South Wales Calendar, 1834.) 

BATHURST INLET is a deep bight on the eastern 
shores of George the Fourth's Coronation Gulf. It runs to 
the S.E. about 76 miles, and was explored by Captain 
Franklin in his overland journey to the Polar Sea in 1819. ■ 
(Franklin's First Journey to the Polar Sea.) 

BATHURST ISLAND, one of the North Georgian 
group, in the Arctic Seas, was so called by Captain Parry, 
who first discovered it in his passage to Melville Island in 
1819. Its appearance was high, barren, and rugged, the 
highest part exceeding 600 feet, and the shores generally 
steep. There was no opportunity of landing on it. The 
soutnern coast only was traced for a distance of 75 miles 
from 97° 50' to J 03° W. long., lying in an E.S.E. and 
W.N.W. direction, on the parallel of about 75° N. lat. 
(Parry's First Voyage in 1819-20.) 

BATMAN (pronounced BAWMAN), a person allowed by 
the government to every company of a regiment on foreign 
service. His duty is to take charge of the cooking utensUs, 
&c., of the company. There is in the charge of tho batman 
a bathorse (pronounced bawhorsc) for each company, to con- 
vey tho cooking utensils from place to place. For the pur- 
chase of this horse the officer commanding the company is 
allowed a sum of money, and forago is also provided at the 
government expense for the horse. For regiments on duty 
in the kingdom the batmen and bathorses become unneces- 
sary, as the soldiers arc billettcd on the inns, public-houses, 
and beer-houses. 

BATMAN, a weight used in Persia, and at Aleppo, 
Constantinople, Smyrna, and other places in the Levant. 
In the Turkish dominions a batman contains six okes, each 
weighing 400 drachms. At Constantinople, silks from 
Persia are weighed by the batman of six okes. In Persia, 
there are two sorts of batman : the batman of Cherrav, and 
the batman of Tauris. The former is exactly double the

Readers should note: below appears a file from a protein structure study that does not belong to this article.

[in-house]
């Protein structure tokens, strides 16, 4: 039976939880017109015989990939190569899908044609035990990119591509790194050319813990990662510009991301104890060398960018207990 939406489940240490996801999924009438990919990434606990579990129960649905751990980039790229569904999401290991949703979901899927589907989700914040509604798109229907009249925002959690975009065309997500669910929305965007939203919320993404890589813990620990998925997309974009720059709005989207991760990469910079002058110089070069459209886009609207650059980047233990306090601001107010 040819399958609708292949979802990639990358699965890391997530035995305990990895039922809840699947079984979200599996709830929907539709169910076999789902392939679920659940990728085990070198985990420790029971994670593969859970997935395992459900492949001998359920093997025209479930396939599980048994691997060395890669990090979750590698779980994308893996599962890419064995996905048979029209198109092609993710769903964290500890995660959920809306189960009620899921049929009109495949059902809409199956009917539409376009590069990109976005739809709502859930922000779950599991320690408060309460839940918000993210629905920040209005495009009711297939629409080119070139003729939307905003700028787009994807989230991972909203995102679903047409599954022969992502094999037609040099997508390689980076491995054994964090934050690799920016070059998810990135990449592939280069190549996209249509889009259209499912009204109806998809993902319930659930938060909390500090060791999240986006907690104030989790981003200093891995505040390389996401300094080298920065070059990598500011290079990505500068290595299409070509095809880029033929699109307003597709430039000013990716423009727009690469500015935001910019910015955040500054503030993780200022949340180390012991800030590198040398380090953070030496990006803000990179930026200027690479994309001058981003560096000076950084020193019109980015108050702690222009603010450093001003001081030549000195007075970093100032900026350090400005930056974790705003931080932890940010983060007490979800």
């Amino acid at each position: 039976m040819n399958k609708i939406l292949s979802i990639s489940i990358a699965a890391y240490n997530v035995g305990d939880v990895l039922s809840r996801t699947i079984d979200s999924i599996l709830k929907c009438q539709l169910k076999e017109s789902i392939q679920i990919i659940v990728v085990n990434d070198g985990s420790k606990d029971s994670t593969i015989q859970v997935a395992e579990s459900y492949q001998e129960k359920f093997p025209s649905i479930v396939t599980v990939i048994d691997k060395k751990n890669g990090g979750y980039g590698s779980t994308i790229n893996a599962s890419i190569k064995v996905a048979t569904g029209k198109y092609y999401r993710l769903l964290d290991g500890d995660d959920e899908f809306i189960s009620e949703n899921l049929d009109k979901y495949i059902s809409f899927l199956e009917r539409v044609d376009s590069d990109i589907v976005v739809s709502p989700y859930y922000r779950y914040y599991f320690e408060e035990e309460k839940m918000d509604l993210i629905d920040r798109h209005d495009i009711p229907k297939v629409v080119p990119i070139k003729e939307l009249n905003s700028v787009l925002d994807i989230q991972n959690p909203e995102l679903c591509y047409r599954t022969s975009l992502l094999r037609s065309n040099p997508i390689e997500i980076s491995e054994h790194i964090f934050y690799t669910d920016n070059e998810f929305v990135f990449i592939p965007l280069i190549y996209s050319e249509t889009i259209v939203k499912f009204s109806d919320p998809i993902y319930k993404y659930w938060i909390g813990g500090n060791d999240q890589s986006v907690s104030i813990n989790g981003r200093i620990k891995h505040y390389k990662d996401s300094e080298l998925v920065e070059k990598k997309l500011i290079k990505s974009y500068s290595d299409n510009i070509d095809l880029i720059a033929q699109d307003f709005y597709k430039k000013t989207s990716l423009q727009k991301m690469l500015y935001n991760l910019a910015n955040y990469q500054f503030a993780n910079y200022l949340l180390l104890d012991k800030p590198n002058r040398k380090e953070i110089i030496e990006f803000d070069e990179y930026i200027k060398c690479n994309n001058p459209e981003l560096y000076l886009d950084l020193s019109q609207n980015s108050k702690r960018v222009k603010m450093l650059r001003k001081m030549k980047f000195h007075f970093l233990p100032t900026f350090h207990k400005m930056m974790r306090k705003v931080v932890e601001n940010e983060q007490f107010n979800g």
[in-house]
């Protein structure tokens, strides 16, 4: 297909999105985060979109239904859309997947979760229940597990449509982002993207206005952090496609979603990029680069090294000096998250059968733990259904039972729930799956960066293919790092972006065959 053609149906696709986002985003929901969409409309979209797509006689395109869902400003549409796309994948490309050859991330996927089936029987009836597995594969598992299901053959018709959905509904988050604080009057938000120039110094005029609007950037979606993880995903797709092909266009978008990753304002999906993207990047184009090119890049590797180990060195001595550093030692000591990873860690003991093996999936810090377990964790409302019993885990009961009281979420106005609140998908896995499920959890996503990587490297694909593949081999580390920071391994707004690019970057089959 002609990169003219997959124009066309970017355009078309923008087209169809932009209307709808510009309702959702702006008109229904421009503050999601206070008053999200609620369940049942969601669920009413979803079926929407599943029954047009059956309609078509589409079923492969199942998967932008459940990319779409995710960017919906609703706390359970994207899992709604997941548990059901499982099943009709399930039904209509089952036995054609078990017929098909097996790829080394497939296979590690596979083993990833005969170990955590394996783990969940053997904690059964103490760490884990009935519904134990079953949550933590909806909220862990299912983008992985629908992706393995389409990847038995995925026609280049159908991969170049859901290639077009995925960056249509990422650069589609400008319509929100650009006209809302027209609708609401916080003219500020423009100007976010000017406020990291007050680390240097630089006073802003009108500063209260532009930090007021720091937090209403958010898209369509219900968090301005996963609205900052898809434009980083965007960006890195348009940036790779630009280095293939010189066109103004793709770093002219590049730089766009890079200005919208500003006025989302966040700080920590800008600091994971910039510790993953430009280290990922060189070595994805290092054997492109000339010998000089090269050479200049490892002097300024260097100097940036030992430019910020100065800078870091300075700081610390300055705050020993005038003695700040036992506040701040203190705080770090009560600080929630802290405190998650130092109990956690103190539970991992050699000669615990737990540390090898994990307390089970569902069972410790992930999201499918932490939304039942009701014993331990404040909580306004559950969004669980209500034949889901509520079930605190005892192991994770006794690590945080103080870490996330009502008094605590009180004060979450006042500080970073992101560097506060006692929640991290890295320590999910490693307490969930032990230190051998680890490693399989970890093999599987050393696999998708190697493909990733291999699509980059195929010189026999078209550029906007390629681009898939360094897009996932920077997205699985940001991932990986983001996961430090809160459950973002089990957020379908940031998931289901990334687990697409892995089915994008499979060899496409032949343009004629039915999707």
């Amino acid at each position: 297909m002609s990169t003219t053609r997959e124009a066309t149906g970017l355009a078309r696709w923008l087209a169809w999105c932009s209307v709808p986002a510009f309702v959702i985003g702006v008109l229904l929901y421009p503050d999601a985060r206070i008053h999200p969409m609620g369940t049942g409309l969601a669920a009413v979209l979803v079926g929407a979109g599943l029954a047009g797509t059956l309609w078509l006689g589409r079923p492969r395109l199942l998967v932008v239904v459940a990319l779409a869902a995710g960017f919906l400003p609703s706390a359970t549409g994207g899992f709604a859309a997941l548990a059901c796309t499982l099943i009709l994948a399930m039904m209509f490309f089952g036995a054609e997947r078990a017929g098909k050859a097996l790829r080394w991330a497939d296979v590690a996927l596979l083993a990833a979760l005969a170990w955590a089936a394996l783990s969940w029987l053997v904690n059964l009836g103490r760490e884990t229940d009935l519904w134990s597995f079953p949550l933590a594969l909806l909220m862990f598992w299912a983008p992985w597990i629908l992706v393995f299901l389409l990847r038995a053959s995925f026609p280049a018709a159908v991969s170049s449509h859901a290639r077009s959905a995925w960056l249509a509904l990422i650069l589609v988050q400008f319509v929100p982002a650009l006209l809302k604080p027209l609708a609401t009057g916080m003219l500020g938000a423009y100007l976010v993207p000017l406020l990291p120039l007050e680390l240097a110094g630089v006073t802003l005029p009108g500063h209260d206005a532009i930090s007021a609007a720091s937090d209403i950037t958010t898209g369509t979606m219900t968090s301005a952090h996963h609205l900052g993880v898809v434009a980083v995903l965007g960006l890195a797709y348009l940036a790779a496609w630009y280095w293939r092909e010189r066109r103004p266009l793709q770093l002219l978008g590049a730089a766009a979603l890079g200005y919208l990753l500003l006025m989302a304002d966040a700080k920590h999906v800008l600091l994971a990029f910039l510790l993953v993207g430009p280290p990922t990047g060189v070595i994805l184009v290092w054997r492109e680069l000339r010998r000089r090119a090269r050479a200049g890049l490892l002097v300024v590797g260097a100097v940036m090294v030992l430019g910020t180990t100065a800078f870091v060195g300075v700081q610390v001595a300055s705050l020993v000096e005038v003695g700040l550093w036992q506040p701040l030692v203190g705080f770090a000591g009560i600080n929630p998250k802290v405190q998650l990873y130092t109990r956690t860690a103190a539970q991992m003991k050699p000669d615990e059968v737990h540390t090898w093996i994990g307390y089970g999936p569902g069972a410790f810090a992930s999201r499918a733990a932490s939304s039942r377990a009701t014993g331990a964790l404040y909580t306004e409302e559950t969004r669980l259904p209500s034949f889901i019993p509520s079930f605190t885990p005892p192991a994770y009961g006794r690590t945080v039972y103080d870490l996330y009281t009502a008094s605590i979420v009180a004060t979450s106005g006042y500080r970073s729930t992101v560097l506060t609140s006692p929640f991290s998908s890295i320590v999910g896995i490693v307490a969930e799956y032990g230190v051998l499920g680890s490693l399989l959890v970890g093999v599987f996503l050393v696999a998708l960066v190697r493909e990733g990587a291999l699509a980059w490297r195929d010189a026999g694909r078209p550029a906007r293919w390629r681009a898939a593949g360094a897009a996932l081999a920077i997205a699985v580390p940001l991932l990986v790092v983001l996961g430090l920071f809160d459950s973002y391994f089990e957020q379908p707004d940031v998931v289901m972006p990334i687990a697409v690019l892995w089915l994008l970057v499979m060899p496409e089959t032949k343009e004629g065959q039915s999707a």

latter. The batman of Cherrav weighs 88,771 English 
grains. (Sec Kelly's Universal 'Cambist, 4to. Lond. 183], 
vol. i. pp. 4, 72, vol. ii. pp. 226, 278.) 

BATN-EL-HAJAR (i.e. 'the Womb of Rocks'), or 
Dfir-el'Hajar ( 4 the Mansion of Rocks'), is the name of a 
stony wilderness, stretching along the Nile from the district 
of Suceot in the south, to AVddi Haifa in the north. In the 
map of the course of the Nile, drawn by Col. W. M. Leake, 
which accompanies Burckhardt's Travels in Nubia, it is 
laid down between 21-22° N. lat. and 30°35'-31° 10' E. Ion. 
of Greenwich ; in Ruppcil'smap, between 2]° ] 0'-50'N. lat., 
and 30°40'-3]° 10' E. long. The Nile, during its prosress 
through the upper part of this dUtriet, as far as Wfldi 
Mershed, is often forced into a narrow channel by the close 
approach of the mountains on both sides ; and towards 
the north of AVAdi Mershed navigation is interrupted by fre- 
quent cataracts, rocks, and nuall islands. A few spots only 
admit of cultivation, which consist of narrow strips of land 
situated along the Niio : but even here tho banks arc gene- 
rally so high, that tho annual inundations of the river do not 
reach tho plains, and the soil must he irrigated by means of 
water-wheels. The mountains of Batn-el-Hajar consist of 
primitive roeks, principally of greenstone and grauwacke, 



BAT 



39 



B A T 



and towards the south of Seras, of granite; they differ 
in this respect from the hills accompanying the Nile below 
Wadi Haifa, where the prevailing rock is sandstone. The 
mountains on the eastern side of the Nile reach their 
greatest elevation towards the south : the Jahal Lamoule, 
above AV3di Ambigo, is noticed hy Burckhardt as one of 
the highest.. Another group of high hills ealled Jahal 
Bilingo, is found farther towards the north, between Wadi 
Attar and Seras. In his route from W6di Attar to W&di 
Ambigo, Burckhardt had to cross over a high mountain pass 
1n the hills, named Jahel Doushe. 

The small strips of level land on the hanks of the river 
were formerly populous and well cultivated, hut are now 
thinly inhabited. The number of the present male in-